Dietary selenium intake has been linked to reduced cancer risk, however the underlying mechanisms are yet unknown. We question the commonly used practice of applying selenium concentrations found in human blood to in vitro studies and evaluated the utility of biomarkers, e.g., glutathione peroxidase 1 (GPx1) and thioredoxin reductase 1 (TrxR1), to determine appropriate selenium levels for in vitro work. Furthermore, we investigated the effects of Se-methylselenocysteine (SeMSC) on prostate cancer cell migration and invasion. After excluding cytotoxicity, we demonstrated that prostate cancer cell lines respond differently to selenium treatment as observed through biomarker assessment. We found that the maximum levels of GPx1 activity and TrxR1 expression were reached at lower selenium concentrations in LNCaP compared to PC3 cells, and PC3 compared to DU145 cells. Therefore the use of selenium concentrations extrapolated from human studies for in vitro work may be applicable when further informed using a readout of selenium repletion including use of selenium responsive biomarkers. No effect on PC3 migration or invasion was observed after long term SeMSC treatment; however a slight increase was found when treatment was solely administered during the assay. The opposite could be observed when cells were cultured under low serum conditions, with a significant increase in migration upon long term but not upon acute SeMSC treatment. To conclude, these findings indicate that it is imperative to study the selenium sensitivity of an in vitro model preferably using biomarkers before investigating any effects on biological processes, or before comparing models.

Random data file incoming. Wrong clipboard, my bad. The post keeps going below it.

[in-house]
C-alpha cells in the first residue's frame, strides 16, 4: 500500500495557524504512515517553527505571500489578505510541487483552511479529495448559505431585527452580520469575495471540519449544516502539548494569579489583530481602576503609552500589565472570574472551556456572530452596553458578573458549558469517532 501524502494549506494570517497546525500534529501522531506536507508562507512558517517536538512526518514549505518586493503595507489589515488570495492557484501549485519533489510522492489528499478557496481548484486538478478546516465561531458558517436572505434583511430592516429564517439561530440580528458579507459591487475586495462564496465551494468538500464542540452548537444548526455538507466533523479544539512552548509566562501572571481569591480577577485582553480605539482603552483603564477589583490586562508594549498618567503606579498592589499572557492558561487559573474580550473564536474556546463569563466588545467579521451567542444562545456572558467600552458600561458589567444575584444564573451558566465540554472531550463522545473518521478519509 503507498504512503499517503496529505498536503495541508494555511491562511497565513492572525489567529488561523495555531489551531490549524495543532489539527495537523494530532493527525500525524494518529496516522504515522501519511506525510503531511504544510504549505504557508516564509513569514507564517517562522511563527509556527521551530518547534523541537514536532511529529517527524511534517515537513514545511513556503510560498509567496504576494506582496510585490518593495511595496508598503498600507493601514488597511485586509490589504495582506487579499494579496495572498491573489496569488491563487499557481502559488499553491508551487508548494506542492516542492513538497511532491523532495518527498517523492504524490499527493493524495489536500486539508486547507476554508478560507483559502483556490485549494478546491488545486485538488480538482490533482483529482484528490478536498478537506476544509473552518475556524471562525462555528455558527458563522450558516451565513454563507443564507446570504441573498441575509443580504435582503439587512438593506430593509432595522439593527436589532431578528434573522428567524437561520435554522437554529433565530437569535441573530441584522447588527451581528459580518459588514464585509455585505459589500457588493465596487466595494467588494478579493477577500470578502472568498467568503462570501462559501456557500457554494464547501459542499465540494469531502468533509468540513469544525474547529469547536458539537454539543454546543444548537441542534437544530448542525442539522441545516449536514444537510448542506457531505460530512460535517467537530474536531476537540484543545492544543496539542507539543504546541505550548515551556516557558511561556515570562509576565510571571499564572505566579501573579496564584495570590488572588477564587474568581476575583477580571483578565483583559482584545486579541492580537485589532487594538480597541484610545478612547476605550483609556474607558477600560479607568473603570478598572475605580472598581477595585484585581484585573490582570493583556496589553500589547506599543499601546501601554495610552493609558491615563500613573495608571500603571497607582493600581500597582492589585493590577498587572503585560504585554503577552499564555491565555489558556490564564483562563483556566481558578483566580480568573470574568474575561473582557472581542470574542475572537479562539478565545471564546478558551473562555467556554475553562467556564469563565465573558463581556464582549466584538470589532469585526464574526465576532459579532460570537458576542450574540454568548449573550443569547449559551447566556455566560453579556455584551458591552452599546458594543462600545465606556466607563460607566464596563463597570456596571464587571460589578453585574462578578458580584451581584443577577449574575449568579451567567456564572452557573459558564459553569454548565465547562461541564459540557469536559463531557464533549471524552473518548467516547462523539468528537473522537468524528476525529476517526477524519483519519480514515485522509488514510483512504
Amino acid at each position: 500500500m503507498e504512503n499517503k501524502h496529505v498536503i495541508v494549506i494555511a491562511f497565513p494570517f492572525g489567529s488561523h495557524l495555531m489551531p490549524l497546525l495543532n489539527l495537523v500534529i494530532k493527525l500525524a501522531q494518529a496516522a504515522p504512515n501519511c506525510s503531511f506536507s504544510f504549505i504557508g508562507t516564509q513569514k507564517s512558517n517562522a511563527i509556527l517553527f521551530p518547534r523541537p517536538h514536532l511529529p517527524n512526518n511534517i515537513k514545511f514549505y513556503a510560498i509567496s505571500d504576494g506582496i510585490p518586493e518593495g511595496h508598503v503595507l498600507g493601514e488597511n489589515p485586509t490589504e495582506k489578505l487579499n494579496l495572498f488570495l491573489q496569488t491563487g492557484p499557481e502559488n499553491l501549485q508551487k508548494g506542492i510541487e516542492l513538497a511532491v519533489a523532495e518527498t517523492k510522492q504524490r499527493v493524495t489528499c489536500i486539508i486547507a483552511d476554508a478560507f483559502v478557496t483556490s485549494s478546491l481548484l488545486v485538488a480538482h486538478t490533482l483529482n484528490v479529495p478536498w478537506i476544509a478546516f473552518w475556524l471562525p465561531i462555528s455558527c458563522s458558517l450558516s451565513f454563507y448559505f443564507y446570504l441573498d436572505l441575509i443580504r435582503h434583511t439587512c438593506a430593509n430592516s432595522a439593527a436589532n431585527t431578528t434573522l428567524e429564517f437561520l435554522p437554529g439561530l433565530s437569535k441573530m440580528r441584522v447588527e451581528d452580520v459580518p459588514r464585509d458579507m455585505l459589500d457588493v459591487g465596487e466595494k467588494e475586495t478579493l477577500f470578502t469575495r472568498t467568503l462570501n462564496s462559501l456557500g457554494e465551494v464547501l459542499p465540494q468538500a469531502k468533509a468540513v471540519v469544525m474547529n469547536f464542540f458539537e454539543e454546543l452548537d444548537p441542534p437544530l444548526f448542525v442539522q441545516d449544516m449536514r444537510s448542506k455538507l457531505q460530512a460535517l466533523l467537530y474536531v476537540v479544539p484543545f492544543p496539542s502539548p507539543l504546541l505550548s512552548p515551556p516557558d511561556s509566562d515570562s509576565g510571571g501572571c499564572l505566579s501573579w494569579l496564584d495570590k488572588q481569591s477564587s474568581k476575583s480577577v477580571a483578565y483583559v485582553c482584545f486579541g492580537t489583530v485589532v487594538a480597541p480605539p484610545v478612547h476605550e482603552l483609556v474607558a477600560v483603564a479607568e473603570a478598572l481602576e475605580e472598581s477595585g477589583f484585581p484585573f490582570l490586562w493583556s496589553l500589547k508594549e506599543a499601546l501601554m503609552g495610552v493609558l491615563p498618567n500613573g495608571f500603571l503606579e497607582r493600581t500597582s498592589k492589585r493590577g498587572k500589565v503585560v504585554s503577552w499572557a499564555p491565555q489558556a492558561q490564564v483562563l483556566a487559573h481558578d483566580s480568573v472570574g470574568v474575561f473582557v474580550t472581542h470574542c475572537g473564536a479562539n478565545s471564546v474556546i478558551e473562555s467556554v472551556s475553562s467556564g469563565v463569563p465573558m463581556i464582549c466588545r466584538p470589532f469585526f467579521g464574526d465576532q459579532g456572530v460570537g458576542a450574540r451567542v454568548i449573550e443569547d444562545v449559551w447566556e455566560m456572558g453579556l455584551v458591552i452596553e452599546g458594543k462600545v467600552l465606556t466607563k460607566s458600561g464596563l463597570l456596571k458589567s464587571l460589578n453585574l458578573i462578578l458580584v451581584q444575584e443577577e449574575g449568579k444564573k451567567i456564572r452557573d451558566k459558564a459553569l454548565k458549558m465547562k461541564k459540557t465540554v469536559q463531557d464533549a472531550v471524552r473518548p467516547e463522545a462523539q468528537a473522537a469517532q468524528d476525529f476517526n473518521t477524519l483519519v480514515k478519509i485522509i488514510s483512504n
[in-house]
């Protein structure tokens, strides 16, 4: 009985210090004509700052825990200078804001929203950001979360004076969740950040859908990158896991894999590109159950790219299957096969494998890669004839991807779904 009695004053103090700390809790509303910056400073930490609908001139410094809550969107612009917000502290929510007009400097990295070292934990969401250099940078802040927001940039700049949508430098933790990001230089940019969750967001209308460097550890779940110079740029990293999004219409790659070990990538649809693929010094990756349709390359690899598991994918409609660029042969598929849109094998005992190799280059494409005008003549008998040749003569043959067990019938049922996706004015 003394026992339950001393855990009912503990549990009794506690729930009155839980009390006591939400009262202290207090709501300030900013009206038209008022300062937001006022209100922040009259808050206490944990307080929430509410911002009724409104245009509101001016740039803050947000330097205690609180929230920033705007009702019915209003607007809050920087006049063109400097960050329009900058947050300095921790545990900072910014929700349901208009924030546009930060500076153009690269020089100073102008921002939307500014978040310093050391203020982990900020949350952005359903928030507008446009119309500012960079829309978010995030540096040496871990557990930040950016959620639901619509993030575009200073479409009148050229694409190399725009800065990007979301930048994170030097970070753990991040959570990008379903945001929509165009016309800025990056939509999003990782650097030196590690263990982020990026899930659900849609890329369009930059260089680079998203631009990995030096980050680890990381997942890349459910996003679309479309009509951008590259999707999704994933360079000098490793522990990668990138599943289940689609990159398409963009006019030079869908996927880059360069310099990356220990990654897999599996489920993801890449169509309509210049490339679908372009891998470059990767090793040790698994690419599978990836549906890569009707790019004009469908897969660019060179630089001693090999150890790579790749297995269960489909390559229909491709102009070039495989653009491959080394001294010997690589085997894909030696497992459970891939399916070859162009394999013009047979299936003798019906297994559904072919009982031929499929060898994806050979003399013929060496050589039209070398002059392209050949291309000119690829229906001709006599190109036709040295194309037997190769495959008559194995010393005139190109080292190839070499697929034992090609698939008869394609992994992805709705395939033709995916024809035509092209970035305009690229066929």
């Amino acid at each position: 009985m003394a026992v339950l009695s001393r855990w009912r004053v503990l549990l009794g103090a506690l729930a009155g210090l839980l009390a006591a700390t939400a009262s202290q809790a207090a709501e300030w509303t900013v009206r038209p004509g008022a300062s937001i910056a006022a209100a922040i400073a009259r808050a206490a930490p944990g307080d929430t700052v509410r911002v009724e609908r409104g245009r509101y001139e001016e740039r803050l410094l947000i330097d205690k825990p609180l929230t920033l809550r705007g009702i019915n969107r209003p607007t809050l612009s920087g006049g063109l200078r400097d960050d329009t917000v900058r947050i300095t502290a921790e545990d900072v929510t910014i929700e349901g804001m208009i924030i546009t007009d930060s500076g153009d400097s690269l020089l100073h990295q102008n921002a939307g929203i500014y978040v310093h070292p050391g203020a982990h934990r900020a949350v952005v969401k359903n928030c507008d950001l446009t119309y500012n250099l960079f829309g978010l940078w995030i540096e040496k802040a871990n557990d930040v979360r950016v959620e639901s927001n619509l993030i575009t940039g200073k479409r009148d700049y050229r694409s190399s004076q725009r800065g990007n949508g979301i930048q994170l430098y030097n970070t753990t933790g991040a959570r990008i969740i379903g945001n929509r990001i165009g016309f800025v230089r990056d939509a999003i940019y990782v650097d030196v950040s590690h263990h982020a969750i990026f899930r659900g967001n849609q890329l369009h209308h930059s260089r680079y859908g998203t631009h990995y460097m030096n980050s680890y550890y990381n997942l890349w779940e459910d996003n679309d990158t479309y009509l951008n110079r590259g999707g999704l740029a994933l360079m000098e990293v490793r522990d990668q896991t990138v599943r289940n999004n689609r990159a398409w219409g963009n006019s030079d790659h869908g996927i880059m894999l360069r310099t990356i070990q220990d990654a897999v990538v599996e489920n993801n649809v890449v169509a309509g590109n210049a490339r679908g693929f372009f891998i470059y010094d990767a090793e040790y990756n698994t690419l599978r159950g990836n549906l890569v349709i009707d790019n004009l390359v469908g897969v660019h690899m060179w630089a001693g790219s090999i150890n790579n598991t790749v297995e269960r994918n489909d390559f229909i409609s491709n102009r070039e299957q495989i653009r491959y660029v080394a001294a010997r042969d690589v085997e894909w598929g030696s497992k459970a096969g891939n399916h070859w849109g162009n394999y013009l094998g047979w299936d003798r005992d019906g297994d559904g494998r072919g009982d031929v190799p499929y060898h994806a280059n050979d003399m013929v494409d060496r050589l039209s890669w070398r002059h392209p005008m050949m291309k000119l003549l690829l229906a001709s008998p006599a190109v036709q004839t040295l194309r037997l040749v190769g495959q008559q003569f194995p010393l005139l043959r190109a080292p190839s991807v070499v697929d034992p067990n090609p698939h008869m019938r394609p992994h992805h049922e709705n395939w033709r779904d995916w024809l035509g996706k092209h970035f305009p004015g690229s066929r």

- prostate cancer